Instead of remorse there was actually the Gaurav Yatra that celebrated the violence. The reparations were very, very minimalistic, with the government even refusing to set up relief camps. And justice has been subverted.
In these circumstances I do not think that it is morally right for the rest of us, who did not suffer the violence directly, to forget and move on. Unless we address what happened, the poison that was introduced into society will take many shapes and live on.
RC: 15 years on, Zakia Jafri still hasn't received justice. Modi, however, is now the Prime Minister of the country. What does this say about India?
HM: I think it raises very difficult questions about the normalisation of something that should be an affront to democracy and humanity. We allowed this normalisation to happen as well with Mr. LK Advani's role in the Rath Yatra seemingly forgotten, and he is being repositioned as a great moderate statesman. This has also happened with Congress leaders.
But for a principal party, and this is something I believed was not possible before Mr. Modi's election, helmed by someone who did not even wear the fig leaf of moderation like Vajpayee wore, to achieve a majority in this country; that is something I did not think possible.
I still believe that the majority of Indians are secular by persuasion, but this [Modi's elevation] certainly makes it seem like it [secularism] is under grave challenge. We need to have more solidarity with each other in these times.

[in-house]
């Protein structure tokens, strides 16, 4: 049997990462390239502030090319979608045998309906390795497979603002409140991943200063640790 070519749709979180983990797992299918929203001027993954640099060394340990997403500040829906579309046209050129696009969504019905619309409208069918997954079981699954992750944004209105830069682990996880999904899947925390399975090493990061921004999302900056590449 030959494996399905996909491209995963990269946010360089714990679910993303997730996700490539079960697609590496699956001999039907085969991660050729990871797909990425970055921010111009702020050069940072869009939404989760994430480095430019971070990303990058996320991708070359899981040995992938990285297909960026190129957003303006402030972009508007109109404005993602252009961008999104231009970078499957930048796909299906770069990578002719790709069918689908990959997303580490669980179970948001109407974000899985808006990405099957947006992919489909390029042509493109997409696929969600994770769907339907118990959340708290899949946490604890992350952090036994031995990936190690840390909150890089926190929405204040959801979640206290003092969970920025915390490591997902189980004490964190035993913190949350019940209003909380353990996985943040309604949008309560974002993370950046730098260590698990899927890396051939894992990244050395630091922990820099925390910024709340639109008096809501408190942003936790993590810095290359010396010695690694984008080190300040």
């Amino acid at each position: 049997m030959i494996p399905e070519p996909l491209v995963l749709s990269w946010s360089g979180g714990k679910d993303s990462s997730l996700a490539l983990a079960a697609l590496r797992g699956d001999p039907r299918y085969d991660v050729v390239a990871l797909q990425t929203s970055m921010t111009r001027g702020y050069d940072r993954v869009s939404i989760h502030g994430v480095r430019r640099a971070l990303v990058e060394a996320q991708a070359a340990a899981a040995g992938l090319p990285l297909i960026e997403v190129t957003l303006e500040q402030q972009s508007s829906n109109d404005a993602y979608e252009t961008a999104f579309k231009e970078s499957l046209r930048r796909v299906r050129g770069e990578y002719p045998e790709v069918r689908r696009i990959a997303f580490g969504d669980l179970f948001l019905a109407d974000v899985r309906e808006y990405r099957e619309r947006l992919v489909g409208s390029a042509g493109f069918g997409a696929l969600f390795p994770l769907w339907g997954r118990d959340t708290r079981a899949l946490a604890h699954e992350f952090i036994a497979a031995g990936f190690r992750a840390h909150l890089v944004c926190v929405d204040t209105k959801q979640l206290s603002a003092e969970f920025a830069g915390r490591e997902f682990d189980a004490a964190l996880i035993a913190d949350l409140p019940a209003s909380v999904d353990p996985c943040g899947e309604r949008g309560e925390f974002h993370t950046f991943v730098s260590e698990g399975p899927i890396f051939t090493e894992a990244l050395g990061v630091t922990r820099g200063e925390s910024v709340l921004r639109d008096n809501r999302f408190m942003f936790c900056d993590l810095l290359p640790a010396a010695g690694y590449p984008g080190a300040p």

RC: You've spoken about a very different Gujarat model – the Dalitisation of Muslims. Elaborate.
HM: Even more terrifying than the immediate violence of 2002, is its aftermath. Most of us don't observe the settled violence of the aftermath, we only notice violence when blood is spilled on the streets or smoke rises into the skies. We don't see violence when it settles in people's hearts and souls, in terms of hate and feat. That is the sort of violence that I have seen at its most successful in the aftermath of Gujarat.
Usually, after such violence, there is a certain social healing that happens. In Gujarat you see none of that. The hatred that was injected into the social fabric remains and only grows. Muslims in Gujarat have learned to live under the shadow of discrimination, hiding their Muslim identity as much as possible.
You will not see Muslim religious symbols in rickshaws or shops run by Muslims. The names are very neutral. People are actually hiding their identities in many different ways and accepting various forms of everyday discrimination. This is just like how Dalits have been forced to accept a second-class citizen status by 2000-plus years of discrimination.
In villages it is even more stark. People were driven out and told that they shouldn't come back. There are actually villages with boards that proudly proclaim that the village is free of any Muslims. In some places where they were allowed to return, it was with the acceptance of certain terms like how the sound of the azaan should not be heard and religious practices must be kept low key, etc.
There is a normalisation of living as second-class citizens, in contravention of the promises of the constitution. This is the most troubling legacy of Gujarat, and under Mr. Modi there is a step-by-step nationalisation of this model.